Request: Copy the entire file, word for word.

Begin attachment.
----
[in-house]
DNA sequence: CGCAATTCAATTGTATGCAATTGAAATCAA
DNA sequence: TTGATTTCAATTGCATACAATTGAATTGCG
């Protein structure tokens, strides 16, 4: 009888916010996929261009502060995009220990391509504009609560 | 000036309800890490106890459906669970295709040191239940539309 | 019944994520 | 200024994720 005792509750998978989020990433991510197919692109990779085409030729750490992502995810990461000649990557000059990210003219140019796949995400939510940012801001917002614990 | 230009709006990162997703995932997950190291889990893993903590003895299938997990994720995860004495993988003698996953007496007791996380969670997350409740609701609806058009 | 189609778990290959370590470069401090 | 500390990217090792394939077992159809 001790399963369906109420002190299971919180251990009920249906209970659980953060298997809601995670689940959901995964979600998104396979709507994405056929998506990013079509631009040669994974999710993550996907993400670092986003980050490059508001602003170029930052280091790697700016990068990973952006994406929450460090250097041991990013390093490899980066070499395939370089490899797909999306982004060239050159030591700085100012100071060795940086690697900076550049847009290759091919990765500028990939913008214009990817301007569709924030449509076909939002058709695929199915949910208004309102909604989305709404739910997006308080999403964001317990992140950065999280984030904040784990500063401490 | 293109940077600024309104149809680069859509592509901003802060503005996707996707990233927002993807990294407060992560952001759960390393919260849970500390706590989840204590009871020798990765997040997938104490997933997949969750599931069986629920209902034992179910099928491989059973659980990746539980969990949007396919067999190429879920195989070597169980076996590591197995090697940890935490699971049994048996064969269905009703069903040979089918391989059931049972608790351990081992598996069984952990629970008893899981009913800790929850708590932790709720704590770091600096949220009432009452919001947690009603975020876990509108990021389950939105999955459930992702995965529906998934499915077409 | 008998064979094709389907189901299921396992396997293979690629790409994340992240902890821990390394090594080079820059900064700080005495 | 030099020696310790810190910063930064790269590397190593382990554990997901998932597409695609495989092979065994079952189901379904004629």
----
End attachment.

[in-house]
DNA sequence: CGCAATTCAATTGTATGCAATTGAAATCAA
DNA sequence: TTGATTTCAATTGCATACAATTGAATTGCG
């Protein structure tokens, strides 16, 4: 009888916010996929261009502060995009220990391509504009609560 | 000036309800890490106890459906669970295709040191239940539309 | 019944994520 | 200024994720 005792509750998978989020990433991510197919692109990779085409030729750490992502995810990461000649990557000059990210003219140019796949995400939510940012801001917002614990 | 230009709006990162997703995932997950190291889990893993903590003895299938997990994720995860004495993988003698996953007496007791996380969670997350409740609701609806058009 | 189609778990290959370590470069401090 | 500390990217090792394939077992159809 001790399963369906109420002190299971919180251990009920249906209970659980953060298997809601995670689940959901995964979600998104396979709507994405056929998506990013079509631009040669994974999710993550996907993400670092986003980050490059508001602003170029930052280091790697700016990068990973952006994406929450460090250097041991990013390093490899980066070499395939370089490899797909999306982004060239050159030591700085100012100071060795940086690697900076550049847009290759091919990765500028990939913008214009990817301007569709924030449509076909939002058709695929199915949910208004309102909604989305709404739910997006308080999403964001317990992140950065999280984030904040784990500063401490 | 293109940077600024309104149809680069859509592509901003802060503005996707996707990233927002993807990294407060992560952001759960390393919260849970500390706590989840204590009871020798990765997040997938104490997933997949969750599931069986629920209902034992179910099928491989059973659980990746539980969990949007396919067999190429879920195989070597169980076996590591197995090697940890935490699971049994048996064969269905009703069903040979089918391989059931049972608790351990081992598996069984952990629970008893899981009913800790929850708590932790709720704590770091600096949220009432009452919001947690009603975020876990509108990021389950939105999955459930992702995965529906998934499915077409 | 008998064979094709389907189901299921396992396997293979690629790409994340992240902890821990390394090594080079820059900064700080005495 | 030099020696310790810190910063930064790269590397190593382990554990997901998932597409695609495989092979065994079952189901379904004629």